• Major: Breaking changes.
  • Minor: New features, but backwards compatible.
  • Patch: Backwards compatible bug fixes only.

Additionally, prerelease versions of your API can be denoted by appending an arbitrary string to the Patch number separated by a dash. For example:

  • 1.0.1-alpha
  • 1.0.1-beta
  • 1.0.1-Fizzleshnizzle

Note that the actual string applied doesn't matter. If there's a string there, it's a prerelease version.

When you’re ready to release, just remove the dash and the string and that version is considered “higher” than all the prerelease versions. For example, the stable version 1.0.1 is larger than 1.0.1-rc

The prerelease versions are given precedence in alphabetical order (well technically lexicographic ASCII sort order).

Therefore, the following is an example from lowest to highest versions of a package.

  • 1.0.1-alpha
  • 1.0.1-alpha2
  • 1.0.1-beta
  • 1.0.1-rc
  • 1.0.1-zeeistalmostdone
  • 1.0.1

SemVer also introduces the concept of a build number for those creating daily or continuous builds. This is not supported in the public gallery, so while this is allowed:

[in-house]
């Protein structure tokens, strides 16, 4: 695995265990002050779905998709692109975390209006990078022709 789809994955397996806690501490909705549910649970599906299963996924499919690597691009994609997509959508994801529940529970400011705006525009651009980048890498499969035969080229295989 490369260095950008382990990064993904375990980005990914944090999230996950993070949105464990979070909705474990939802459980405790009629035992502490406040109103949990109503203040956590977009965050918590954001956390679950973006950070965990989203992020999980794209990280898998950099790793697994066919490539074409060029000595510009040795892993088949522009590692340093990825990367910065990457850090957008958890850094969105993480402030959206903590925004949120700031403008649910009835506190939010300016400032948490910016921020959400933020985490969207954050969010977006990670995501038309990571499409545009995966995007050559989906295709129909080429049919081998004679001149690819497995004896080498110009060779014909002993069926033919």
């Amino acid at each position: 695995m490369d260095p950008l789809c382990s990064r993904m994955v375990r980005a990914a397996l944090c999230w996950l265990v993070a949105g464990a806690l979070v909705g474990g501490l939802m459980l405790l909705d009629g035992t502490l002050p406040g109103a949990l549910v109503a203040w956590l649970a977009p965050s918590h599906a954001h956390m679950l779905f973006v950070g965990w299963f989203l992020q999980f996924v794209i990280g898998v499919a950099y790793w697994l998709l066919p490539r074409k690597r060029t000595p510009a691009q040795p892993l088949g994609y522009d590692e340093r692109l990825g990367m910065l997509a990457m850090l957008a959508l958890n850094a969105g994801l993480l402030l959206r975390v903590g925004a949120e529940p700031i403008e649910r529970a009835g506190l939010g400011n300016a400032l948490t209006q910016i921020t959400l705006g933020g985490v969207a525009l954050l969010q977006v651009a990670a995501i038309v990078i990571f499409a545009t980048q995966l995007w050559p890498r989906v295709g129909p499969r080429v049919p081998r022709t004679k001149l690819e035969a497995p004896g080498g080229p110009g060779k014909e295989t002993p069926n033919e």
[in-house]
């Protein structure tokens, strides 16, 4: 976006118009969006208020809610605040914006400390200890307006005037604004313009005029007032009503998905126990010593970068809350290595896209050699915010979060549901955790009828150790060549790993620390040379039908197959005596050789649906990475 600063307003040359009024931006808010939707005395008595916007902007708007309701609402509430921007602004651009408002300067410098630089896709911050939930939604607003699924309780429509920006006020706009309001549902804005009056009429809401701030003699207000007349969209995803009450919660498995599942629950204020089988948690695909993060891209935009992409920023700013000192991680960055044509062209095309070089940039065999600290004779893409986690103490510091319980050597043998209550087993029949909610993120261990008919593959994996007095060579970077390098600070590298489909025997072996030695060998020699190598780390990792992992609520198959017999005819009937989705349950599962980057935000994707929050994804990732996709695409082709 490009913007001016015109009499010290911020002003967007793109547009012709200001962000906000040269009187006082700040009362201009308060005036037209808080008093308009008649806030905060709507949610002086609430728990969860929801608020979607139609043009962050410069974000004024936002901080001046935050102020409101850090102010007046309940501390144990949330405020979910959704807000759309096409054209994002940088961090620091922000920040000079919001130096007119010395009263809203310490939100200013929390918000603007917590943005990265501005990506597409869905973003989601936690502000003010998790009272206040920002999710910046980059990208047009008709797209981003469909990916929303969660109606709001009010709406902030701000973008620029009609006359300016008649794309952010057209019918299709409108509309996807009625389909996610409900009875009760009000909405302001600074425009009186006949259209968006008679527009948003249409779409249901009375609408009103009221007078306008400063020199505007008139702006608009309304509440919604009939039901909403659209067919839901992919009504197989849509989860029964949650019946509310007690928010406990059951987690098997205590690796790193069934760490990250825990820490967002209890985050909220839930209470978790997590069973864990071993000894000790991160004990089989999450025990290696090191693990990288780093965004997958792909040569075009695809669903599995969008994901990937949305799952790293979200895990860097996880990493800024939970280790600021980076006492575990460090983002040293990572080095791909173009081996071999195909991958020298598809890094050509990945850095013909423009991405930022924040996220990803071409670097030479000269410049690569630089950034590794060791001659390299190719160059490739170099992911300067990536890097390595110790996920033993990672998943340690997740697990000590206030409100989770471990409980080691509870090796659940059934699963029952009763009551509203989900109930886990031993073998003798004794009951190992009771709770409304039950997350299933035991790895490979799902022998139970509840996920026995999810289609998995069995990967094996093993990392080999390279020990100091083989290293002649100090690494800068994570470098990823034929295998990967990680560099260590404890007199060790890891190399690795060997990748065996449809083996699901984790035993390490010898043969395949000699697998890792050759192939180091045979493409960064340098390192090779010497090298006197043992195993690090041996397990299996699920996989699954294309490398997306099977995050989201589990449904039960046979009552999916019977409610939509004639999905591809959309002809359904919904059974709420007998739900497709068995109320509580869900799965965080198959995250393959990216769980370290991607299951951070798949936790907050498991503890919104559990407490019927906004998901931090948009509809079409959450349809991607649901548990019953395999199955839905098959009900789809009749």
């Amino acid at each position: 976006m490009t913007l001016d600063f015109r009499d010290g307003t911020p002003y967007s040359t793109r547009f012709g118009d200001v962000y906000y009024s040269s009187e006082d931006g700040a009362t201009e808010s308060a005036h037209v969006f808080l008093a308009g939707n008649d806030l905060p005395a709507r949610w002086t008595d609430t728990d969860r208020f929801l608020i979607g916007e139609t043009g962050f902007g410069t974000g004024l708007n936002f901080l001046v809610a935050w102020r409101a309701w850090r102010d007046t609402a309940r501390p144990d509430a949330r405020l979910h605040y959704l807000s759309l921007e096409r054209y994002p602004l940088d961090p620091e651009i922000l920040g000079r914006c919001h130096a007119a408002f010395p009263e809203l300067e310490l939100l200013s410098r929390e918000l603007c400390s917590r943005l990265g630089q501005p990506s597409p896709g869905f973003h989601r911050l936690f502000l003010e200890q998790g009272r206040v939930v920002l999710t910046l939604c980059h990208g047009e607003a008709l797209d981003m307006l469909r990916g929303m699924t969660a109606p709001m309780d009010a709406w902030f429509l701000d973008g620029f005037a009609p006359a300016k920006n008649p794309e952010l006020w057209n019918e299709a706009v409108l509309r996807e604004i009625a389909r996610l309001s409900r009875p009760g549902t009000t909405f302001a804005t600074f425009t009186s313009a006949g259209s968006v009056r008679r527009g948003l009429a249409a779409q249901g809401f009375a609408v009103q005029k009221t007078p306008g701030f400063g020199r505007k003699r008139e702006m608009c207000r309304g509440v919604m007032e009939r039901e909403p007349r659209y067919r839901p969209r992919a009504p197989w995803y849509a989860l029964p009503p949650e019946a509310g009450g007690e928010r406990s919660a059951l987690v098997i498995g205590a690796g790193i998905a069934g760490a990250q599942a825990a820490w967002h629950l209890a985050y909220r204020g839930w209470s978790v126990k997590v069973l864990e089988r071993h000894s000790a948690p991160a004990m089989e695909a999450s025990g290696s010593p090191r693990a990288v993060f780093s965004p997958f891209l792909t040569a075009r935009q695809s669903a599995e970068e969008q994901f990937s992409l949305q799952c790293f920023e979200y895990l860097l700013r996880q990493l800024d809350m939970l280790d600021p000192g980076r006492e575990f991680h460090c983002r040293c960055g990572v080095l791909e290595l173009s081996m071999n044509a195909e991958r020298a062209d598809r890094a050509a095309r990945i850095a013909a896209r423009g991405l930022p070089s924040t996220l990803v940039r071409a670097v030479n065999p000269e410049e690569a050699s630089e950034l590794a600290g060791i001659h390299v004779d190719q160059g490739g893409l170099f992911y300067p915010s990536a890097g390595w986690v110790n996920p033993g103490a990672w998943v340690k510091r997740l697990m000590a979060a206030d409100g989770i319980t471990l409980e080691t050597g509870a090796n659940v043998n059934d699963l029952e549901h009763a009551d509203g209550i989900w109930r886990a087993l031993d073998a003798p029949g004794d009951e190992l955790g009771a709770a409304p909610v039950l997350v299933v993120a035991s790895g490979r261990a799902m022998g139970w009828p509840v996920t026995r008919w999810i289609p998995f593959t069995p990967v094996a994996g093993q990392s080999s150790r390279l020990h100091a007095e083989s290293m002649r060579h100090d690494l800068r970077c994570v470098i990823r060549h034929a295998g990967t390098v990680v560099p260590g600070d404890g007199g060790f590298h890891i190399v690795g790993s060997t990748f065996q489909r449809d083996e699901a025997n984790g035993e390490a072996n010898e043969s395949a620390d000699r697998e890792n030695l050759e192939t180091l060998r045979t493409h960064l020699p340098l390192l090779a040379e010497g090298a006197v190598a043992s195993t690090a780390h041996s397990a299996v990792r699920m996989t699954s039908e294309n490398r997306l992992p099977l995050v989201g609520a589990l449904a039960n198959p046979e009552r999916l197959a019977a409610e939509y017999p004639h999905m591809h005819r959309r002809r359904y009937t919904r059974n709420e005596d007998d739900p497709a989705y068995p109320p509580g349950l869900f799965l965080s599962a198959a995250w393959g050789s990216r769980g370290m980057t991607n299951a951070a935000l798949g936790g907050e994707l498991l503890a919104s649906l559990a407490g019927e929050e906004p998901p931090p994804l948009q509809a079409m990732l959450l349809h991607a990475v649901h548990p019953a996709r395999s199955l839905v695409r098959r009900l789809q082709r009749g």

• 1.0.1-build23

including the SemVer-compatible build number with dot notation is not allowed:

  • 1.0.1-build.23

Creating Prerelease Packages

As mentioned before, to create a prerelease package, simply give it a version that has a prerelease string. There are two ways this can be accomplished.

  1. Within the NuSpec file, specify the version in the <version /> element

  2. If building a package from a project (.csproj or .vbproj), use the AssemblyInformationalVersionAttribute to specify the version.

    [assembly: AssemblyInformationalVersion("1.0.1-alpha")]

NuGet will pick up this value instead of the one specified in the AssemblyVersion attribute (this attribute does not support SemVer which is why a different attribute was needed).

Installing Prerelease Packages

By default, NuGet does not display prerelease packages in the dialog or in the console. The Manage NuGet Packages dialog supports the display and installation of prerelease versions via a drop down menu above the package list. Selecting "Include Prelease" rather than the default "Stable Only" will allow you to install these pacakges.